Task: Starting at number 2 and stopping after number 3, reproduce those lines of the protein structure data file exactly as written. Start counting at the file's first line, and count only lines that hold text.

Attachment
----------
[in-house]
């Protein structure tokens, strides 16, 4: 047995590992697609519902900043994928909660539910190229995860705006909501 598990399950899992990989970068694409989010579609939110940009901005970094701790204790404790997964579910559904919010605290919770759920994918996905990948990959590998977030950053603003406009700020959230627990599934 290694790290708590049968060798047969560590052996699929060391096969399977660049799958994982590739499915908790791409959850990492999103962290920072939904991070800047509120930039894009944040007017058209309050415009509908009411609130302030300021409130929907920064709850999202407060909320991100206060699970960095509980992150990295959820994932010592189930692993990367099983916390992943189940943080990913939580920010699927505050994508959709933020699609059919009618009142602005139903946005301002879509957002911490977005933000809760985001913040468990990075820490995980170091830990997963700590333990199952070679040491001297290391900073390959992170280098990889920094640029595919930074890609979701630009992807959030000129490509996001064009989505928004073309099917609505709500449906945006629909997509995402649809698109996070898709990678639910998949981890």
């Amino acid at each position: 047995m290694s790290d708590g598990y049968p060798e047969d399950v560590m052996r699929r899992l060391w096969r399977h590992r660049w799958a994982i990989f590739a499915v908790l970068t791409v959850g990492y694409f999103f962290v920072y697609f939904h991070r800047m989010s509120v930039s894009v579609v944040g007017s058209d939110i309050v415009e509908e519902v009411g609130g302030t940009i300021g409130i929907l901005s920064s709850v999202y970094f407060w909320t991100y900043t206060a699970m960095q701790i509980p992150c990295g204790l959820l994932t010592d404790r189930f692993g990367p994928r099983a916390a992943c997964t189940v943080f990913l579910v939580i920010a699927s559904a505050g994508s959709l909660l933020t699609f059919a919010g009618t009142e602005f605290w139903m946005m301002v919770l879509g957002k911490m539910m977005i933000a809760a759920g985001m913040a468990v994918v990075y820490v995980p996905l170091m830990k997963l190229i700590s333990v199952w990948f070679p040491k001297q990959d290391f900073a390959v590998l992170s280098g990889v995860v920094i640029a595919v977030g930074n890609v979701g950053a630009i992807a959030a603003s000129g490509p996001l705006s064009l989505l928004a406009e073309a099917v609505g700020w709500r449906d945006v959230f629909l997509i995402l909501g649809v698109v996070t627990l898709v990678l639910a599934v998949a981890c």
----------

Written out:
């Protein structure tokens, strides 16, 4: 047995590992697609519902900043994928909660539910190229995860705006909501 598990399950899992990989970068694409989010579609939110940009901005970094701790204790404790997964579910559904919010605290919770759920994918996905990948990959590998977030950053603003406009700020959230627990599934 290694790290708590049968060798047969560590052996699929060391096969399977660049799958994982590739499915908790791409959850990492999103962290920072939904991070800047509120930039894009944040007017058209309050415009509908009411609130302030300021409130929907920064709850999202407060909320991100206060699970960095509980992150990295959820994932010592189930692993990367099983916390992943189940943080990913939580920010699927505050994508959709933020699609059919009618009142602005139903946005301002879509957002911490977005933000809760985001913040468990990075820490995980170091830990997963700590333990199952070679040491001297290391900073390959992170280098990889920094640029595919930074890609979701630009992807959030000129490509996001064009989505928004073309099917609505709500449906945006629909997509995402649809698109996070898709990678639910998949981890």
């Amino acid at each position: 047995m290694s790290d708590g598990y049968p060798e047969d399950v560590m052996r699929r899992l060391w096969r399977h590992r660049w799958a994982i990989f590739a499915v908790l970068t791409v959850g990492y694409f999103f962290v920072y697609f939904h991070r800047m989010s509120v930039s894009v579609v944040g007017s058209d939110i309050v415009e509908e519902v009411g609130g302030t940009i300021g409130i929907l901005s920064s709850v999202y970094f407060w909320t991100y900043t206060a699970m960095q701790i509980p992150c990295g204790l959820l994932t010592d404790r189930f692993g990367p994928r099983a916390a992943c997964t189940v943080f990913l579910v939580i920010a699927s559904a505050g994508s959709l909660l933020t699609f059919a919010g009618t009142e602005f605290w139903m946005m301002v919770l879509g957002k911490m539910m977005i933000a809760a759920g985001m913040a468990v994918v990075y820490v995980p996905l170091m830990k997963l190229i700590s333990v199952w990948f070679p040491k001297q990959d290391f900073a390959v590998l992170s280098g990889v995860v920094i640029a595919v977030g930074n890609v979701g950053a630009i992807a959030a603003s000129g490509p996001l705006s064009l989505l928004a406009e073309a099917v609505g700020w709500r449906d945006v959230f629909l997509i995402l909501g649809v698109v996070t627990l898709v990678l639910a599934v998949a981890c």